Wednesday, May 11, 2016

More on FRAND in China

1.  Danny Sokol and Wentong Zhong have posted a paper on ssrn titled FRAND (And Industrial Policy) in China, which is a chapter in the forthcoming Cambridge Handbook of Technical Standardization Law, Vol. 1: Antitrust and Patents (Jorge L. Contreras, ed., Cambridge Univ. Press).  Here is a link, and here is the abstract:
This Chapter discusses antitrust-related FRAND issues in China. In Part I, we provide an overview of China’s antitrust regime and its interaction with intellectual property rights. In doing so, we offer an explanation of the nature of the Chinese antitrust regime that builds upon both the industrial organization and the political economy literatures. We also discuss the NDRC investigation into Qualcomm. Part II of this Chapter discusses standard setting in China, and how FRAND-related issues are handled under Chinese standard-setting laws and regulations. In Part III, we explore recent developments in Chinese courts that impact FRAND. In particular, we discuss the Huawei v. InterDigital case and its implications for global FRAND licensing. In Part IV, we offer thoughts on the lack of transparency in China’s antitrust regime as well as the use of industry policy in the FRAND setting and how these issues may negatively impact consumer welfare.
Of particular interest is the discussion on pp. 19-25 of "FRAND in Chinese courts," which includes not only a discussion of Huawei v. InterDigital but also mentions a 2008 Supreme People's Court judicial reply to the effect that ". . . if a patent holder has participated in the making of a national, sector, or local standard or has consented to including its patents in a national, sector, or local standard, the patent holder will be deemed to have consented to allow others to use the patents for purposes of implementing the standard, and those uses will not constitute patent infringement. The patent holder may ask the users to pay a royalty fee, but the amount of the fee should be significantly lower than the normal amount."  The authors discuss the application of this principle in a 2011 decision by the Hebei High People's Court, but also state that because "the SAC’s 2014 regulation has eliminated the 'significantly lower than normal' phrase, it is not entirely clear whether the SPC would still take the same approach if it were asked to address this issue anew today."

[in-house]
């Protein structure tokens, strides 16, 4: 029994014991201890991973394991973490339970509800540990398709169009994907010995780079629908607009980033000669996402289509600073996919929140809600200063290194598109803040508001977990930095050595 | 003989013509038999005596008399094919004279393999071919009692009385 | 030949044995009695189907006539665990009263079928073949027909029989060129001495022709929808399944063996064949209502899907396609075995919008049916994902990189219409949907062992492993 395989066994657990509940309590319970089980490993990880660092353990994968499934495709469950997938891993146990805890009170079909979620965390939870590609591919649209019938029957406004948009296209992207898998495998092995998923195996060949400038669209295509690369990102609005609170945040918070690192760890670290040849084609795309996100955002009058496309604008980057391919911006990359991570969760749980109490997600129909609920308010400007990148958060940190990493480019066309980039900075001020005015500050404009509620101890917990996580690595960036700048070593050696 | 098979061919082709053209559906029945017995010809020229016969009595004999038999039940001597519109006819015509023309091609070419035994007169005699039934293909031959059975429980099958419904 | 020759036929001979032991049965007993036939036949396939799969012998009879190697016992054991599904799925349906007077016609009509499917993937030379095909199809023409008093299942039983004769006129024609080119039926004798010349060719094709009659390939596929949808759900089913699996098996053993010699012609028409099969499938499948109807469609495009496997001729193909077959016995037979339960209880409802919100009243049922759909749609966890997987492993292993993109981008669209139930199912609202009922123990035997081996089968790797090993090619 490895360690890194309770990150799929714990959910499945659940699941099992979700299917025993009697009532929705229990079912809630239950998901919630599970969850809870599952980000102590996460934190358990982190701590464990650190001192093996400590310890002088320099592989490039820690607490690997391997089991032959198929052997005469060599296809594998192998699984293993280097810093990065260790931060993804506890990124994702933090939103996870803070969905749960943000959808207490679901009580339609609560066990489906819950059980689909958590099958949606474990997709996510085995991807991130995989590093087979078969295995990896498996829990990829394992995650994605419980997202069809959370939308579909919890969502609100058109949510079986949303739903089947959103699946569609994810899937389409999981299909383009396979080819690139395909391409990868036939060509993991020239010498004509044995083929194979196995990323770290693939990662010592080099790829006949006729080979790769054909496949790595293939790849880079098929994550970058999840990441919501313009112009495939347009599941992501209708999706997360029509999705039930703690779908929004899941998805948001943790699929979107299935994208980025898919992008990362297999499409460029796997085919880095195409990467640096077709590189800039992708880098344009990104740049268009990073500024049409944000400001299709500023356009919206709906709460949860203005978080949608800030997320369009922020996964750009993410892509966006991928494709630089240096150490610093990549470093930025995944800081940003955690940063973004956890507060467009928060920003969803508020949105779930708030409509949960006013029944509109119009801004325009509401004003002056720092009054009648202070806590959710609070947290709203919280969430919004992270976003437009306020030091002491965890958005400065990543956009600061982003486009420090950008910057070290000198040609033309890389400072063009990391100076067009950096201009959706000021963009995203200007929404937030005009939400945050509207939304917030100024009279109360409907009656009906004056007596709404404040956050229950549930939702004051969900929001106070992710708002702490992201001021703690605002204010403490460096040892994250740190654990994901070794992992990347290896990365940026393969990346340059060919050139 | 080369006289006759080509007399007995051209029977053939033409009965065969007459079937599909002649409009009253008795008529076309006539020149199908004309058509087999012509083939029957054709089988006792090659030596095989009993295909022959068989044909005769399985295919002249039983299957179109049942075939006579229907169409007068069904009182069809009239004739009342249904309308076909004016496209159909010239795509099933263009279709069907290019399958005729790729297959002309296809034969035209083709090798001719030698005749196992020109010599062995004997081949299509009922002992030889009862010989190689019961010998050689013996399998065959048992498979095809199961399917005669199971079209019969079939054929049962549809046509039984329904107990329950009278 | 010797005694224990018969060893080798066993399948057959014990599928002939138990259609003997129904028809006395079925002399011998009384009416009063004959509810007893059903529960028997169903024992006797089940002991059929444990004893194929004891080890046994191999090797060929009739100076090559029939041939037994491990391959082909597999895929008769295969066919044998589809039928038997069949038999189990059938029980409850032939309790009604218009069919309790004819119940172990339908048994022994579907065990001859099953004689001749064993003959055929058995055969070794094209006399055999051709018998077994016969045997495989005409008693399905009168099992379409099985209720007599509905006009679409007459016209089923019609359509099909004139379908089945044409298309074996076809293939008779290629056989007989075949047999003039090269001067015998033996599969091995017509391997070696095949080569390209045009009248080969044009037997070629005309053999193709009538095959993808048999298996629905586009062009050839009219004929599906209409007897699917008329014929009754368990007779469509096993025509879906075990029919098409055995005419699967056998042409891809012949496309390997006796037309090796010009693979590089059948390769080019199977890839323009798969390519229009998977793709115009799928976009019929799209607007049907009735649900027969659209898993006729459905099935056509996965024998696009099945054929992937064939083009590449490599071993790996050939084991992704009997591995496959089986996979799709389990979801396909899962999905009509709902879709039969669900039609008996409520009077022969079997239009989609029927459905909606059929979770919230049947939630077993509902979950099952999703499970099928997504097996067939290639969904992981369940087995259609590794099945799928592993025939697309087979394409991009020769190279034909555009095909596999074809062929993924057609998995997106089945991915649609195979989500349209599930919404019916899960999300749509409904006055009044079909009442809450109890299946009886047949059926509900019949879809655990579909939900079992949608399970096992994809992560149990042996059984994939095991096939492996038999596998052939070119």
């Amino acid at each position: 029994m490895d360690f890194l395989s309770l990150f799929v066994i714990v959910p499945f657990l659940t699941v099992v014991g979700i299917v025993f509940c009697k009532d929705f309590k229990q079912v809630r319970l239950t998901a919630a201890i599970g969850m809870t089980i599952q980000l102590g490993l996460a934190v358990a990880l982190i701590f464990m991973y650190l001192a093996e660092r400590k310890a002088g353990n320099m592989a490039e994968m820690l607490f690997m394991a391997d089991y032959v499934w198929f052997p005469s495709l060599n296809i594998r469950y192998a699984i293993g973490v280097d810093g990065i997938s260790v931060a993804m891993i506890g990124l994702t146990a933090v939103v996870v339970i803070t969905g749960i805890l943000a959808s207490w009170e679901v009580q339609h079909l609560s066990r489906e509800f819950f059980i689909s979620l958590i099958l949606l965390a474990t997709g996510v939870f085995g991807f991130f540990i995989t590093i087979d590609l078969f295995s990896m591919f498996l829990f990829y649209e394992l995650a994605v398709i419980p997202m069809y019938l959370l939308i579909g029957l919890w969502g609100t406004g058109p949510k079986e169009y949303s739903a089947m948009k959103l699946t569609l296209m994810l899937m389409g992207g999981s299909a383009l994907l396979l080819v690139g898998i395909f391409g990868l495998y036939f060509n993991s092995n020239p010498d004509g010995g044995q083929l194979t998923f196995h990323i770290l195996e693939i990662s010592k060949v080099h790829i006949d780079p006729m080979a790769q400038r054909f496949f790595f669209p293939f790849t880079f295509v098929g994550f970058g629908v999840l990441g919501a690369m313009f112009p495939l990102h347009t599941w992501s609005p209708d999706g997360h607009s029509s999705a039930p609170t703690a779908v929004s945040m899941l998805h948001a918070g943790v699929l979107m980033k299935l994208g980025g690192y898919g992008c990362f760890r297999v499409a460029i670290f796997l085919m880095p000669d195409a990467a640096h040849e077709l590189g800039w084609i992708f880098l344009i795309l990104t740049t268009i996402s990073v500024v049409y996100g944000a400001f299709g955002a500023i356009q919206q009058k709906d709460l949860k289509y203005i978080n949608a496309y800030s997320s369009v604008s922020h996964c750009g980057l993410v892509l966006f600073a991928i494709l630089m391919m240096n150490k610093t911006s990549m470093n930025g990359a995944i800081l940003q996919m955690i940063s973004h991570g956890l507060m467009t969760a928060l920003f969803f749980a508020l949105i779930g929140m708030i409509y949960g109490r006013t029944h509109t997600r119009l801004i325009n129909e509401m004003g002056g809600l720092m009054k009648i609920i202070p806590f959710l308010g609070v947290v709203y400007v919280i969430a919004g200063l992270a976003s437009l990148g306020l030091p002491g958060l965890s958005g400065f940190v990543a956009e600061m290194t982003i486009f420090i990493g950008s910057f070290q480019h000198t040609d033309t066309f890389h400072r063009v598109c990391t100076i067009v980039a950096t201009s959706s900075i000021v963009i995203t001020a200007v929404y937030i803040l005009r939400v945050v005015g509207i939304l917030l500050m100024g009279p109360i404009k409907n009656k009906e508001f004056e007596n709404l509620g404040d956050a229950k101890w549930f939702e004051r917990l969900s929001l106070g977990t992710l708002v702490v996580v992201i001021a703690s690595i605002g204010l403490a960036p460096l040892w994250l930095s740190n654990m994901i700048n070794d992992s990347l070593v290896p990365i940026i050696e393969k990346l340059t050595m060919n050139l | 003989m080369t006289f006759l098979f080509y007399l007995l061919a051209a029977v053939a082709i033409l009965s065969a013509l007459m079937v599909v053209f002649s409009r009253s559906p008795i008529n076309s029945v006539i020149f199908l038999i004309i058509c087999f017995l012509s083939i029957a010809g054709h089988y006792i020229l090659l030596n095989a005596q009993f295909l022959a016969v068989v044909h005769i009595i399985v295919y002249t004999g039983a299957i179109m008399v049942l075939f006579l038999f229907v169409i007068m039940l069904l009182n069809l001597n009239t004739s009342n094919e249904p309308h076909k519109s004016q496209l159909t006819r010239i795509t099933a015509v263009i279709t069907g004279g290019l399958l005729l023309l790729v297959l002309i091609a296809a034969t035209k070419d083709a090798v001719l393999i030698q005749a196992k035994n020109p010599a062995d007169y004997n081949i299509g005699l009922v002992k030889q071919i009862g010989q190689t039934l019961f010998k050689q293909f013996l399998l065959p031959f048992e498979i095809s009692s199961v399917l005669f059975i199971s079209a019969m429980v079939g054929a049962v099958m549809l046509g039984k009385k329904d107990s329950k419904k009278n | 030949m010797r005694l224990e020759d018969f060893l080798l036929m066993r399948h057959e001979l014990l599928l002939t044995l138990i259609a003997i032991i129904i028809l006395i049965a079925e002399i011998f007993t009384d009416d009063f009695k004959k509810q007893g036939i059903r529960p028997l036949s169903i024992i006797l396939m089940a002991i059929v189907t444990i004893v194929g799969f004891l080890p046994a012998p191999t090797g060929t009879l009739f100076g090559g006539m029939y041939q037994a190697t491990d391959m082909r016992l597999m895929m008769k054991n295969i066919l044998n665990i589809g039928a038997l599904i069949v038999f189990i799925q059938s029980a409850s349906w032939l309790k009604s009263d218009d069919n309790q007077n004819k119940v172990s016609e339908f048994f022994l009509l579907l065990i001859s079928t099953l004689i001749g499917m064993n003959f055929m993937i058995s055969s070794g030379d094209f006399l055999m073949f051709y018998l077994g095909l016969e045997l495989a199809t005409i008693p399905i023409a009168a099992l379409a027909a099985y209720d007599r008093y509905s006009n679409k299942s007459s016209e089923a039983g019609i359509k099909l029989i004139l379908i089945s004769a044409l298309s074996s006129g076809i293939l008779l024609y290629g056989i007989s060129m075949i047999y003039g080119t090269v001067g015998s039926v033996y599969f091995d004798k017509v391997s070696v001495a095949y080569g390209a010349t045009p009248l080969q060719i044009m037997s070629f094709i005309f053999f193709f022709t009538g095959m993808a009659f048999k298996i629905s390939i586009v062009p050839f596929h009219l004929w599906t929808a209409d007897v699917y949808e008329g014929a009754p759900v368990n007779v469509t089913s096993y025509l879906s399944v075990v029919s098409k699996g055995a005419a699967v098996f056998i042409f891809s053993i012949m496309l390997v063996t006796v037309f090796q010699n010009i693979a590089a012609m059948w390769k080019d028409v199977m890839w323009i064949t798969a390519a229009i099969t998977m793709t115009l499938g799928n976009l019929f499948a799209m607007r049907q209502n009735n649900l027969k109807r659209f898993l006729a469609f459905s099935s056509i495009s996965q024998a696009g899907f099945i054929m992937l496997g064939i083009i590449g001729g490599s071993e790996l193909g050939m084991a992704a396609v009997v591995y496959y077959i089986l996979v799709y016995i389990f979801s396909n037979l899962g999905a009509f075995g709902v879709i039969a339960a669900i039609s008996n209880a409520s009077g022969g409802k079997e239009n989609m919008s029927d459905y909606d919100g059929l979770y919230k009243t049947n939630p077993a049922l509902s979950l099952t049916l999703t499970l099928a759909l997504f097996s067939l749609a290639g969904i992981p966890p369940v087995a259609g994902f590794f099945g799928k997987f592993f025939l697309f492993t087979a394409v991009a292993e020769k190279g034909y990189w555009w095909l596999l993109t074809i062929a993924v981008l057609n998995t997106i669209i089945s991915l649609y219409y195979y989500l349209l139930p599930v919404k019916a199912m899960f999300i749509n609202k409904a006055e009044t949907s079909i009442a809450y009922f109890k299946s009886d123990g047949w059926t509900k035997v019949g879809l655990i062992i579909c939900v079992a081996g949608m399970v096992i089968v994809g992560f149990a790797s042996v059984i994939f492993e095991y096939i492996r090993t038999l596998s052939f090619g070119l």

2.  Yijun Ge and Benjamin Bai recently published an interesting post on the Kluwer Patent Blog titled SEP-Based Injunctions:  Down But Not Out.  In addition to discussing Huawei v. InterDigital, the authors mention a 2014 Supreme People's Court decision, Zhang Jingting v. Hengshui Ziyahe Construction Co., Ltd., in which the court "alluded to the availability of SEP-based injunctive relief."  According to the authors:
In the Zhang case, the Supreme Court distinguished its 2008 reply, noting that the plaintiff as the patentee fulfilled its patent disclosure obligation. Specifically, the standard at issue recites the information regarding the patent-in-suit and the patentee in its preface. According to the Court, an implementer of the standard thus cannot possibly infer that the plaintiff’s essential patent is intended to be used on a royalty-free basis. The Court held that:
“Implementing the standard requires obtaining a license from the patentee, and paying license fees according to the fair, reasonable and non-discriminatory principle. As a general rule, remedies against patent infringement should not be limited where an implementer who has used [the technology] without the patentee’s authorization refuses to pay the license fees. ” (Emphasis added)
The Zhang case seems to indicate that an SEP holder can seek injunctive relief against an infringer who refuses to pay FRAND license fees.

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